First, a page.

The Sawdust Art Festival, also known as The Sawdust, is an art festival held annually from late June through August in Laguna Beach, California. The festival features handicrafts as well as traditional fine art. It is non-juried, but exhibitors are required to be Laguna Beach residents. About 200,000 visitors attend each year. The Sawdust also hosts an annual Winter Fantasy art fair in mid-November through December, which is open to non-resident exhibitors.
The Sawdust Art Festival is an annual art festival, held in Laguna Beach, California from the end of June to the end of August. There is also a "Sawdust Winter Fantasy" festival, running weekends from mid-November through December, and open to non-resident exhibitors.
As the only non-juried art festival in Laguna, the Sawdust displays paintings, sculpture, printmaking, photography, glass, ceramics, jewelry, woodwork, furniture, textiles, clothing and mixed media. The festival also features glassblowing demonstrations, ceramic center, art workshops, a children's art booth, outdoor cafes, a saloon and a variety of live musical entertainment.
As of 2014, the festival was drawing about 200,000 visitors each year.
In 1965, a group of hippie-type artists were dissatisfied with the nearby Laguna Beach Festival of Arts (FOA) and its jury system, which they viewed as rigged and part of The Establishment. This group held their first exhibit in 1965 on the vacant Peacock lot near Park Avenue in Laguna; it was called "The Rejects Festival" by some in the media and at the FOA. The group held their second showing in 1967 on the Kronquist lot in north Laguna.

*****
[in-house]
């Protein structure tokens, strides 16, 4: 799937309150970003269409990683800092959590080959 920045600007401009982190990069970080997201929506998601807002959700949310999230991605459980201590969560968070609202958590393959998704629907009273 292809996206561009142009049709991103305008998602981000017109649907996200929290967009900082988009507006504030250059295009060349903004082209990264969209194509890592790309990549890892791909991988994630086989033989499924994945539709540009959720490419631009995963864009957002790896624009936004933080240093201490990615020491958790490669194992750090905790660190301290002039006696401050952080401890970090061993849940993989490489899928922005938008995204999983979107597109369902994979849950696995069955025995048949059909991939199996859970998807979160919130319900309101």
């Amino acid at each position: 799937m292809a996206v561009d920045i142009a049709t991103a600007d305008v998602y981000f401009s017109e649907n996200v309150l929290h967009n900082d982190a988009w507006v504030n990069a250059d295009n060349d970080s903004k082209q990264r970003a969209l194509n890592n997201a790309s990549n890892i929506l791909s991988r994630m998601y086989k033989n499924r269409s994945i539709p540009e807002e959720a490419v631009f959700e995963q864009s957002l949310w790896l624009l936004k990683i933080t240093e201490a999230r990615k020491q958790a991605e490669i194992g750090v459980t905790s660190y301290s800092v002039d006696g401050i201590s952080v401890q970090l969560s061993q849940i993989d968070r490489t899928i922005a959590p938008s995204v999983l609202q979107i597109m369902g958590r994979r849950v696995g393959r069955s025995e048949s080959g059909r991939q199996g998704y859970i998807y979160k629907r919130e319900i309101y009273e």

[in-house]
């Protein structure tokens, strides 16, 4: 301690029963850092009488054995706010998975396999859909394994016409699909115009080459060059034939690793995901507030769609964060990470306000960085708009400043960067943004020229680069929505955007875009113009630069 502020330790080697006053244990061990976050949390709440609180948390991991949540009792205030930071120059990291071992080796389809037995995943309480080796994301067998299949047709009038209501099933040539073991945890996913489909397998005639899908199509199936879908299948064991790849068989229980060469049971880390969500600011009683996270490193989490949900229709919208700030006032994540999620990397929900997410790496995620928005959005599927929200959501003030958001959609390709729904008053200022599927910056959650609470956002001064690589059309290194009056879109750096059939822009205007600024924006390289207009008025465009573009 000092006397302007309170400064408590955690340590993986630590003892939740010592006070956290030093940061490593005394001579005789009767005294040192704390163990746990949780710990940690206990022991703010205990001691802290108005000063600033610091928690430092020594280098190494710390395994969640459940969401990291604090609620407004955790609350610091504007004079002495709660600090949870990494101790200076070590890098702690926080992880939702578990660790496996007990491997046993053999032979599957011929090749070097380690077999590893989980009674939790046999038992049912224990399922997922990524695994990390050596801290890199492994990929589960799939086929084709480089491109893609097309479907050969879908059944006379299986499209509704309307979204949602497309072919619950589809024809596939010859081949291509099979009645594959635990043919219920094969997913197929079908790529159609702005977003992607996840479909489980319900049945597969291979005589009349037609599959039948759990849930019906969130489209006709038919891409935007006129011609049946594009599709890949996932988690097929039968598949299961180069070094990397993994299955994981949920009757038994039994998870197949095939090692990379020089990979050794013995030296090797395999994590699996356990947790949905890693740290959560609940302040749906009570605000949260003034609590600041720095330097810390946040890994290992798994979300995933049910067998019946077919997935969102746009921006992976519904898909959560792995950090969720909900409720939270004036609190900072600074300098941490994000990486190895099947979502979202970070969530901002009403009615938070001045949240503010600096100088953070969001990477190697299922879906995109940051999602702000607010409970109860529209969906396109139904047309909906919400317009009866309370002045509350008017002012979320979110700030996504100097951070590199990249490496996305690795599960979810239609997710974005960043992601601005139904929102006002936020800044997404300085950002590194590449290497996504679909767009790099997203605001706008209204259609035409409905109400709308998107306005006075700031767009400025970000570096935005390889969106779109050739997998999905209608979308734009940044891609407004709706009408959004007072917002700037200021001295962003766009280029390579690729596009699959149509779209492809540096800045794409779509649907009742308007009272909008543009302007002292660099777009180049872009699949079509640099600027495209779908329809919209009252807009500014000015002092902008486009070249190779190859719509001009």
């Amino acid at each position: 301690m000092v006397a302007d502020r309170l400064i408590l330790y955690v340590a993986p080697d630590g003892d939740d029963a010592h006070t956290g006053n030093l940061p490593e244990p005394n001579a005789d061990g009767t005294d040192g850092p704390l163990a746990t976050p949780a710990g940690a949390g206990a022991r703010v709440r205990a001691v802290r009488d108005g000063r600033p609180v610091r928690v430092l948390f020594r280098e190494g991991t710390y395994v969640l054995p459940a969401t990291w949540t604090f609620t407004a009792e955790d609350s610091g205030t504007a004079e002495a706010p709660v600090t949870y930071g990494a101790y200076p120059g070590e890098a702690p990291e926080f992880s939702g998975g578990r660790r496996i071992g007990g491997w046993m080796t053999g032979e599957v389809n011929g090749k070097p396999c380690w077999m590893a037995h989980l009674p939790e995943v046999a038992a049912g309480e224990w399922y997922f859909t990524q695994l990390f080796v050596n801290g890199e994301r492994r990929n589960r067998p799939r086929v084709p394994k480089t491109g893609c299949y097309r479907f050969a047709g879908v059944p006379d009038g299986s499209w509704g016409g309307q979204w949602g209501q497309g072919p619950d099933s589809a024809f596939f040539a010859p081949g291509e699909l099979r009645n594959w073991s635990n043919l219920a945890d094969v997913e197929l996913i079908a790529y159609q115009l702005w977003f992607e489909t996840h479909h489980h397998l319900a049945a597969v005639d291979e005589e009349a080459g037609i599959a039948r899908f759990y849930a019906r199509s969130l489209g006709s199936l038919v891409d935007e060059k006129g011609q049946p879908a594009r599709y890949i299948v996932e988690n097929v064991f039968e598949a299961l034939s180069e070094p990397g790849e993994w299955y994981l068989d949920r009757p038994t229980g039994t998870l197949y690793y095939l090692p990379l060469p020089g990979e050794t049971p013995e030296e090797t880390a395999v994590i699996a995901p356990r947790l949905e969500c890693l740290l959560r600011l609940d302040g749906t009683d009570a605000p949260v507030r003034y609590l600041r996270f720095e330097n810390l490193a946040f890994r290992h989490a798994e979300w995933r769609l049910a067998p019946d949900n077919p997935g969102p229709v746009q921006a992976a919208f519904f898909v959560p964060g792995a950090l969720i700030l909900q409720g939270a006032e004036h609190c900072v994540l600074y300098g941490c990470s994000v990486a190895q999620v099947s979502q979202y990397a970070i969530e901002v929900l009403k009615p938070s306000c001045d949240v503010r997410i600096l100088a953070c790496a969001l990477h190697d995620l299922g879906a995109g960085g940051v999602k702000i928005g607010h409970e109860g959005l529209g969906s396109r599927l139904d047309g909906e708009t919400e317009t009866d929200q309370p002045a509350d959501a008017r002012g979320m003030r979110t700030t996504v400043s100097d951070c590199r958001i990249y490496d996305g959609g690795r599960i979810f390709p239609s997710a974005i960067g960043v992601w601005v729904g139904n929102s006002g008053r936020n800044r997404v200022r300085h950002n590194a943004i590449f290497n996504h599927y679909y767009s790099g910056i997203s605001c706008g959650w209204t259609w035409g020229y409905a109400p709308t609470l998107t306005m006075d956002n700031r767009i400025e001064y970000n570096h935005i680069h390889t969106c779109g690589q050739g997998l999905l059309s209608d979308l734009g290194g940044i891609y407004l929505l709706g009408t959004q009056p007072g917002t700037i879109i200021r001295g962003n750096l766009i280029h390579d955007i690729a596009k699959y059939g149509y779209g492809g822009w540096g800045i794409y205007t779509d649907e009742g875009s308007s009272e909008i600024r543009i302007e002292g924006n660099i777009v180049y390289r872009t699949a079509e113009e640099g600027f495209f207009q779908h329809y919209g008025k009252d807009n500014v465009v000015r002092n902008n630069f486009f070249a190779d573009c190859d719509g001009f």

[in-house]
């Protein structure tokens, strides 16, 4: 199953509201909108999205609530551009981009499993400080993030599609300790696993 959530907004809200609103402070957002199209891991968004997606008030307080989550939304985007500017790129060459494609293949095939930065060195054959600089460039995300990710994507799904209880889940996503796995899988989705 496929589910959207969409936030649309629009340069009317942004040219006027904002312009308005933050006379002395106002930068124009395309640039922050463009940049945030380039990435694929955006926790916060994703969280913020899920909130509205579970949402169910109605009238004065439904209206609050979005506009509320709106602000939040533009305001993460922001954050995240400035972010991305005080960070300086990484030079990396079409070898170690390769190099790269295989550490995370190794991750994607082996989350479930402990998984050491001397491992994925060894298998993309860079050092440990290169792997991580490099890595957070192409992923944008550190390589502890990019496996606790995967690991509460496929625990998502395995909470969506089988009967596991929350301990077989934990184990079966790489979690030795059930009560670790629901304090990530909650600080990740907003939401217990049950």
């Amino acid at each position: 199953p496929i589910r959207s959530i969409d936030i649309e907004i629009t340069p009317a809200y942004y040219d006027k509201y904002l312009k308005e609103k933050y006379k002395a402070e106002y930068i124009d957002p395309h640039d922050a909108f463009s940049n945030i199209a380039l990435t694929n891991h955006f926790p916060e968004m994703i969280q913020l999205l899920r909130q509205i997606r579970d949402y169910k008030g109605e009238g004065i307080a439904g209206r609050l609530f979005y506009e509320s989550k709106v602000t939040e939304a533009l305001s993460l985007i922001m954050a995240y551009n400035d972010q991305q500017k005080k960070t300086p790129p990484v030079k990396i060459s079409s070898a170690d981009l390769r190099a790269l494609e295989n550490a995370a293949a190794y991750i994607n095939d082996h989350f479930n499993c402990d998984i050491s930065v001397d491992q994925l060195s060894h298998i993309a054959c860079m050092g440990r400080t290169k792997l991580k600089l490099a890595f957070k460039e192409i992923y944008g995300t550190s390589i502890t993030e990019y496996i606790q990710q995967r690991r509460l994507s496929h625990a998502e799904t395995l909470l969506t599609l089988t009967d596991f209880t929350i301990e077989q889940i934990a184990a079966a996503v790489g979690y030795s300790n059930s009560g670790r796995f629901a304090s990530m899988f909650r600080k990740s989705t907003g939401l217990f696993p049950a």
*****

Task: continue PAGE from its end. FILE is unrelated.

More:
In 1968, the festival moved to its present three-acre site on Laguna Canyon Road, across the street from the established FOA. At this location, Sawdust artists began building, "wildly conceived, mostly wood-built quasi-dwellings, which were heavy on the rustic theme, with no two alike." They also built a wooden, fort-like gate, and spread sawdust or wood chips onto the bare ground.
While the festival in its early days had a carnival atmosphere, with streakers and religious fanatics preaching amid the booths, it was sparsely attended. Admission was initially free; but it was raised to 25 cents in the early 1970s, "only after some locals came to chant and preach rather than look," according to an early exhibitor.
Attendance grew and reached a peak of 350,000 in the early 1970s. By the mid-1980s, the home-made booths, gate, and sawdust remained, but as the festival became more respectable, attendance fell to around 250,000.
In 1985, the Sawdust spent $60,000 for a new front facade, a mock-up of the nearby Hotel Laguna and three other Laguna buildings. Later, Sawdust management erected a permanent, Bavarian style facade.
The Sawdust's "Benevolence Fund," started in 1987, is a non-profit organization, assisting artists living in Laguna Beach who have, "suffered a catastrophic event, making them unable to work." This fund holds yearly fundraisers.
By the late 1980s, the Sawdust was becoming a bigger tourist attraction than the Festival of Arts.
By 2003, the festival had acquired professional management, was charging $5.50 for admission, had about 200,000 visitors a season, and new artists were only allowed to exhibit if they were Laguna Beach residents.
By 2015, the Sawdust joined Laguna's other two festivals in offering one admission ticket for all three events. Also, by 2015, several artist/exhibitors have been at the festival since its early days; they include Doug Miller, Nikki Grant, Dion Wright and David Nelson.